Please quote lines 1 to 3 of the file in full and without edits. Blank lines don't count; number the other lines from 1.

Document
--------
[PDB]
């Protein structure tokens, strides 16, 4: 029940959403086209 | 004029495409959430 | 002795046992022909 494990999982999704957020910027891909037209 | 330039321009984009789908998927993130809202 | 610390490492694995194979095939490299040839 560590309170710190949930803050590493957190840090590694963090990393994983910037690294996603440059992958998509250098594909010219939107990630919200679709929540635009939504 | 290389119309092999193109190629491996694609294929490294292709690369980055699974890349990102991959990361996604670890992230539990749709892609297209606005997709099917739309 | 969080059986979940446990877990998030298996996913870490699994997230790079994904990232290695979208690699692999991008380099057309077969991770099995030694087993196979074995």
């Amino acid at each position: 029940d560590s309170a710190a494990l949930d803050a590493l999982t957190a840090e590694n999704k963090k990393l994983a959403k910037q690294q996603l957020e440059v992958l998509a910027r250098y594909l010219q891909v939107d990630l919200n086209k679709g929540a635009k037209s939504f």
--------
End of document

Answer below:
[PDB]
């Protein structure tokens, strides 16, 4: 029940959403086209 | 004029495409959430 | 002795046992022909 494990999982999704957020910027891909037209 | 330039321009984009789908998927993130809202 | 610390490492694995194979095939490299040839 560590309170710190949930803050590493957190840090590694963090990393994983910037690294996603440059992958998509250098594909010219939107990630919200679709929540635009939504 | 290389119309092999193109190629491996694609294929490294292709690369980055699974890349990102991959990361996604670890992230539990749709892609297209606005997709099917739309 | 969080059986979940446990877990998030298996996913870490699994997230790079994904990232290695979208690699692999991008380099057309077969991770099995030694087993196979074995």
């Amino acid at each position: 029940d560590s309170a710190a494990l949930d803050a590493l999982t957190a840090e590694n999704k963090k990393l994983a959403k910037q690294q996603l957020e440059v992958l998509a910027r250098y594909l010219q891909v939107d990630l919200n086209k679709g929540a635009k037209s939504f």